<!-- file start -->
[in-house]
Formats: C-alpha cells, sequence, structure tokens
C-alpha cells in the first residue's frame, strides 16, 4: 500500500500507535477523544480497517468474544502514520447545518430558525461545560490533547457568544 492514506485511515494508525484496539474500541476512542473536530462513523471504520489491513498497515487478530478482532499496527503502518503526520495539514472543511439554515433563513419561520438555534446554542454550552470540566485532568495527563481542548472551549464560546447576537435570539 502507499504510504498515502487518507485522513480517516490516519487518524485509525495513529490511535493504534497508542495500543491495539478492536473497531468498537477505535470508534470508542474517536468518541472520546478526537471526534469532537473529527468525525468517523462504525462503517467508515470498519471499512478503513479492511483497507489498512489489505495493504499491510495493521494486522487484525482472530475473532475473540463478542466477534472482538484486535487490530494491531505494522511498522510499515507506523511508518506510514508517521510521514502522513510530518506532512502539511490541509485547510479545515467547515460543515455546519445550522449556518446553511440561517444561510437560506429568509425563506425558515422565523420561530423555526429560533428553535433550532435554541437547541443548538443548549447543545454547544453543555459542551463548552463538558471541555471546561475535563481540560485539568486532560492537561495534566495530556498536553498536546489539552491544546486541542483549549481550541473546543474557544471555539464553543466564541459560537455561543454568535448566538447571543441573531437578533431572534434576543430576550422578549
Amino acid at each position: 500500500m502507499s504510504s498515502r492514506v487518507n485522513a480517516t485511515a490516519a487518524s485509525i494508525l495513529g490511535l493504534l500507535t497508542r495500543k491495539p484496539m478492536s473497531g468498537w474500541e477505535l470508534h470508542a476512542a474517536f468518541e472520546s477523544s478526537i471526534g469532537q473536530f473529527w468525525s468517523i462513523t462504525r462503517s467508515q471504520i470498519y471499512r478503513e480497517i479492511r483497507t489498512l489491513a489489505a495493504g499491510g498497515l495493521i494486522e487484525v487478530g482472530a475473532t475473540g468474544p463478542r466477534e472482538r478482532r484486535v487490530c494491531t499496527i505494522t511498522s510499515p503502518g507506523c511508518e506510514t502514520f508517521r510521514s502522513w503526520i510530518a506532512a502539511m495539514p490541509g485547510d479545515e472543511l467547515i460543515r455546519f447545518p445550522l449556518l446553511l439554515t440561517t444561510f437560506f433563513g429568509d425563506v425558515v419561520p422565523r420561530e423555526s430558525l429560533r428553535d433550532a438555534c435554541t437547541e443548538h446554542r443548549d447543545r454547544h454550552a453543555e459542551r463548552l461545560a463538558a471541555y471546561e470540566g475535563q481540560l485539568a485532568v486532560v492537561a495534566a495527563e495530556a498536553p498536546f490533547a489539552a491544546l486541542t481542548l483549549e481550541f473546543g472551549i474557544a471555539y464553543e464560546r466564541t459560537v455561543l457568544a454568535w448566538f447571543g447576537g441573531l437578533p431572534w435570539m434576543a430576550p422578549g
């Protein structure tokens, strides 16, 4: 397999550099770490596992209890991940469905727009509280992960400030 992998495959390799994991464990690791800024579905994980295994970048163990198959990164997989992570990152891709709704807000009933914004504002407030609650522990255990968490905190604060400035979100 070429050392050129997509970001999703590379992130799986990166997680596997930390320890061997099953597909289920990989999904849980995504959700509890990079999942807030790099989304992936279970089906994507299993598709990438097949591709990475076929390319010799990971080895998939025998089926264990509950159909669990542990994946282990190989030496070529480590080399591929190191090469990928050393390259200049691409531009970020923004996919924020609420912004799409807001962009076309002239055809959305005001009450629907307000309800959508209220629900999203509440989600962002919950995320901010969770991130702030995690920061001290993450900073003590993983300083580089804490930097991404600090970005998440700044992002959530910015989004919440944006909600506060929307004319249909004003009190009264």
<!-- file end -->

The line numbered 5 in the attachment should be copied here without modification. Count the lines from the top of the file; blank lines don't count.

């Protein structure tokens, strides 16, 4: 397999550099770490596992209890991940469905727009509280992960400030 992998495959390799994991464990690791800024579905994980295994970048163990198959990164997989992570990152891709709704807000009933914004504002407030609650522990255990968490905190604060400035979100 070429050392050129997509970001999703590379992130799986990166997680596997930390320890061997099953597909289920990989999904849980995504959700509890990079999942807030790099989304992936279970089906994507299993598709990438097949591709990475076929390319010799990971080895998939025998089926264990509950159909669990542990994946282990190989030496070529480590080399591929190191090469990928050393390259200049691409531009970020923004996919924020609420912004799409807001962009076309002239055809959305005001009450629907307000309800959508209220629900999203509440989600962002919950995320901010969770991130702030995690920061001290993450900073003590993983300083580089804490930097991404600090970005998440700044992002959530910015989004919440944006909600506060929307004319249909004003009190009264």